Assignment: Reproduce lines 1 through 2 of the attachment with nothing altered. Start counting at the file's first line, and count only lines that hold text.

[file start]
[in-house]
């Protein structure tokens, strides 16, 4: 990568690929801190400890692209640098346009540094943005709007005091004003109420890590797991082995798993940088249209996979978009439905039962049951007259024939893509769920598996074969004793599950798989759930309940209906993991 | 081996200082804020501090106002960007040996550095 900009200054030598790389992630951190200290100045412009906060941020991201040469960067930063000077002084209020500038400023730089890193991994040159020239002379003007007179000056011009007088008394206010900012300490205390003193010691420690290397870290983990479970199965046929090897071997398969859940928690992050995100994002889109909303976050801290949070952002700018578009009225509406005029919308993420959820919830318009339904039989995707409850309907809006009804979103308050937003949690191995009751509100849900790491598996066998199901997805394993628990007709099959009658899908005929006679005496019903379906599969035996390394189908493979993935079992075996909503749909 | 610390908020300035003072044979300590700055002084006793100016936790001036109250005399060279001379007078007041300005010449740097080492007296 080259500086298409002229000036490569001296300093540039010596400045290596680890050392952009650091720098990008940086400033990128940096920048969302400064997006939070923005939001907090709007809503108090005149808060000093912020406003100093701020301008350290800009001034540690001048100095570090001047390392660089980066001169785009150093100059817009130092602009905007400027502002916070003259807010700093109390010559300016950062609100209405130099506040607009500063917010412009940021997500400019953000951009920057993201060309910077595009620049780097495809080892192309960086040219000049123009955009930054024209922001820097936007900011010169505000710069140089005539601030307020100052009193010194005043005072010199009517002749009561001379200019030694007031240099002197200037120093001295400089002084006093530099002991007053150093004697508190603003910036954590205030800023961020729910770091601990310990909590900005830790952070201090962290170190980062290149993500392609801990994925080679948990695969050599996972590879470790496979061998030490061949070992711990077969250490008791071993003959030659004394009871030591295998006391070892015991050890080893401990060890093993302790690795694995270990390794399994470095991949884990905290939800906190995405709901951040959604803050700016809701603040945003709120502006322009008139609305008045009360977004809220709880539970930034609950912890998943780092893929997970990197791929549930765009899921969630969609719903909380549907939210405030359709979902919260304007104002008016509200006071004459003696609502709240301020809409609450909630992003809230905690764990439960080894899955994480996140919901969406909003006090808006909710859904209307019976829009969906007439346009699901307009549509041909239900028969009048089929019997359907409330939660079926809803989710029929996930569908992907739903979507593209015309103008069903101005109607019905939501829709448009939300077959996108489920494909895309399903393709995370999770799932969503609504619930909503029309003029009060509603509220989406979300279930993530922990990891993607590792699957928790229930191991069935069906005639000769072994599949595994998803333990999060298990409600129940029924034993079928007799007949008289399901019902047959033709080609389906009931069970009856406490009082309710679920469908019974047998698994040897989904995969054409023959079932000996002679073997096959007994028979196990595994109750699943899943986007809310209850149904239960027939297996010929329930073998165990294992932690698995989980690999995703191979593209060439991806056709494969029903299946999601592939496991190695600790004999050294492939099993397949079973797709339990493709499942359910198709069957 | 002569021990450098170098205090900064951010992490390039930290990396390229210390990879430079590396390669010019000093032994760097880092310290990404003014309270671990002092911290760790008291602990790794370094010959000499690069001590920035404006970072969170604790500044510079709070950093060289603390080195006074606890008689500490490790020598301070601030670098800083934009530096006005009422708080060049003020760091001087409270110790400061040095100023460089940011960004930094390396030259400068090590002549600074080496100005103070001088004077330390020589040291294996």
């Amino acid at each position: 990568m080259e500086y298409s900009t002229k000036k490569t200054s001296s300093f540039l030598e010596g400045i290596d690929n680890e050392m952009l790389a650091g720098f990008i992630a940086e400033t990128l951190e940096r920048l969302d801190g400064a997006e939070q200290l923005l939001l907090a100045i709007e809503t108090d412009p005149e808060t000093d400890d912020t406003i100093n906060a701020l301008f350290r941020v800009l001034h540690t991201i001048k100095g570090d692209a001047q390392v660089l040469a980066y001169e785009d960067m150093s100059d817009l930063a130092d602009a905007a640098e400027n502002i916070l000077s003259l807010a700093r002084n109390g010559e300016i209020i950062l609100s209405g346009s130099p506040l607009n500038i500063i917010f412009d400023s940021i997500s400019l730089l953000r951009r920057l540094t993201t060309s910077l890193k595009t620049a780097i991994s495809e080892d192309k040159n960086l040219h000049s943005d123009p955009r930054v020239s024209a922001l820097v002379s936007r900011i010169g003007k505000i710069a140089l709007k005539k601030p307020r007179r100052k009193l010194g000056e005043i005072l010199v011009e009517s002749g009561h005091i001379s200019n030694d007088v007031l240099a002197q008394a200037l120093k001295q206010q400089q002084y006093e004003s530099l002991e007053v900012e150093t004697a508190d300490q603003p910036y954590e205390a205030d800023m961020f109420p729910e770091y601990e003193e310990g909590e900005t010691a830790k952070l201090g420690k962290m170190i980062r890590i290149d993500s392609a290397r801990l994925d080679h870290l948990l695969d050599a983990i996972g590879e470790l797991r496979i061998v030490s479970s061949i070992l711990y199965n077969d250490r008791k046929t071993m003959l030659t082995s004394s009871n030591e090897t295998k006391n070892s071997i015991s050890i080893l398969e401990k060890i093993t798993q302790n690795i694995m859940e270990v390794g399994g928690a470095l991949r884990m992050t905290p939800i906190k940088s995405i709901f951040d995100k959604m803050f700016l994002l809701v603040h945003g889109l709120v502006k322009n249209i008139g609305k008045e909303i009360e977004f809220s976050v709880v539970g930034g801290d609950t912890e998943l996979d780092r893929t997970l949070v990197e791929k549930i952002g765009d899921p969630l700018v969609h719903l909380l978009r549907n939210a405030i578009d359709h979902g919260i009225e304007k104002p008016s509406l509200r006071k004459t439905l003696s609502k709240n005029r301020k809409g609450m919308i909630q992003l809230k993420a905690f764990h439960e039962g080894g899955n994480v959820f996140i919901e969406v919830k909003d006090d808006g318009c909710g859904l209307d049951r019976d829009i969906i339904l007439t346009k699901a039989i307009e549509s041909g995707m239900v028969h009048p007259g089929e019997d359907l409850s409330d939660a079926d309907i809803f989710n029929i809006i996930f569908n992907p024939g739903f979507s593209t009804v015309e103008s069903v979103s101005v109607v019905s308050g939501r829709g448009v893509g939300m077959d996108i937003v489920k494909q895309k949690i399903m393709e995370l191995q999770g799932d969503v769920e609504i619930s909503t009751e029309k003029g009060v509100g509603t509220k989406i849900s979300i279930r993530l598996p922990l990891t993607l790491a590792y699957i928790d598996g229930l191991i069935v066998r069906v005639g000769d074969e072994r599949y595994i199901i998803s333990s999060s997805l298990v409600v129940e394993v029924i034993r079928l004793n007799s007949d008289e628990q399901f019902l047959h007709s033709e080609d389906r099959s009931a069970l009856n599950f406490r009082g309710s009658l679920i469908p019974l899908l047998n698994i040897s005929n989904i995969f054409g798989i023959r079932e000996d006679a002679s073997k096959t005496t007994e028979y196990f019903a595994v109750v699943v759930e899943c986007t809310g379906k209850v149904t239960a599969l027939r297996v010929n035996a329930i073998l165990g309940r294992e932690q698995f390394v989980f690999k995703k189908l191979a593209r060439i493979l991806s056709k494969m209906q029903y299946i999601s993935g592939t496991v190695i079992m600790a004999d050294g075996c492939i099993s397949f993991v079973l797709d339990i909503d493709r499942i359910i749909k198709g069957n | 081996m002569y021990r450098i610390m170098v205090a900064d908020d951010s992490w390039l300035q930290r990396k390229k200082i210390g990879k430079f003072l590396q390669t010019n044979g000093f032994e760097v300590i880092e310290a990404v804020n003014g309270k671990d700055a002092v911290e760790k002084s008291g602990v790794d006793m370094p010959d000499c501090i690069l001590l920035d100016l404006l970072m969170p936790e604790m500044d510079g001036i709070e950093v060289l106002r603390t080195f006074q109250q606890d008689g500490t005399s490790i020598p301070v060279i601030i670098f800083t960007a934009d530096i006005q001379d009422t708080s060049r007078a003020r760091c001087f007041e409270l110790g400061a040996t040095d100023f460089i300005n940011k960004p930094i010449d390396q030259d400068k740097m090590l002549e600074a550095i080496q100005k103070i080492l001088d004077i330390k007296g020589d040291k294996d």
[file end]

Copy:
[in-house]
């Protein structure tokens, strides 16, 4: 990568690929801190400890692209640098346009540094943005709007005091004003109420890590797991082995798993940088249209996979978009439905039962049951007259024939893509769920598996074969004793599950798989759930309940209906993991 | 081996200082804020501090106002960007040996550095 900009200054030598790389992630951190200290100045412009906060941020991201040469960067930063000077002084209020500038400023730089890193991994040159020239002379003007007179000056011009007088008394206010900012300490205390003193010691420690290397870290983990479970199965046929090897071997398969859940928690992050995100994002889109909303976050801290949070952002700018578009009225509406005029919308993420959820919830318009339904039989995707409850309907809006009804979103308050937003949690191995009751509100849900790491598996066998199901997805394993628990007709099959009658899908005929006679005496019903379906599969035996390394189908493979993935079992075996909503749909 | 610390908020300035003072044979300590700055002084006793100016936790001036109250005399060279001379007078007041300005010449740097080492007296 080259500086298409002229000036490569001296300093540039010596400045290596680890050392952009650091720098990008940086400033990128940096920048969302400064997006939070923005939001907090709007809503108090005149808060000093912020406003100093701020301008350290800009001034540690001048100095570090001047390392660089980066001169785009150093100059817009130092602009905007400027502002916070003259807010700093109390010559300016950062609100209405130099506040607009500063917010412009940021997500400019953000951009920057993201060309910077595009620049780097495809080892192309960086040219000049123009955009930054024209922001820097936007900011010169505000710069140089005539601030307020100052009193010194005043005072010199009517002749009561001379200019030694007031240099002197200037120093001295400089002084006093530099002991007053150093004697508190603003910036954590205030800023961020729910770091601990310990909590900005830790952070201090962290170190980062290149993500392609801990994925080679948990695969050599996972590879470790496979061998030490061949070992711990077969250490008791071993003959030659004394009871030591295998006391070892015991050890080893401990060890093993302790690795694995270990390794399994470095991949884990905290939800906190995405709901951040959604803050700016809701603040945003709120502006322009008139609305008045009360977004809220709880539970930034609950912890998943780092893929997970990197791929549930765009899921969630969609719903909380549907939210405030359709979902919260304007104002008016509200006071004459003696609502709240301020809409609450909630992003809230905690764990439960080894899955994480996140919901969406909003006090808006909710859904209307019976829009969906007439346009699901307009549509041909239900028969009048089929019997359907409330939660079926809803989710029929996930569908992907739903979507593209015309103008069903101005109607019905939501829709448009939300077959996108489920494909895309399903393709995370999770799932969503609504619930909503029309003029009060509603509220989406979300279930993530922990990891993607590792699957928790229930191991069935069906005639000769072994599949595994998803333990999060298990409600129940029924034993079928007799007949008289399901019902047959033709080609389906009931069970009856406490009082309710679920469908019974047998698994040897989904995969054409023959079932000996002679073997096959007994028979196990595994109750699943899943986007809310209850149904239960027939297996010929329930073998165990294992932690698995989980690999995703191979593209060439991806056709494969029903299946999601592939496991190695600790004999050294492939099993397949079973797709339990493709499942359910198709069957 | 002569021990450098170098205090900064951010992490390039930290990396390229210390990879430079590396390669010019000093032994760097880092310290990404003014309270671990002092911290760790008291602990790794370094010959000499690069001590920035404006970072969170604790500044510079709070950093060289603390080195006074606890008689500490490790020598301070601030670098800083934009530096006005009422708080060049003020760091001087409270110790400061040095100023460089940011960004930094390396030259400068090590002549600074080496100005103070001088004077330390020589040291294996």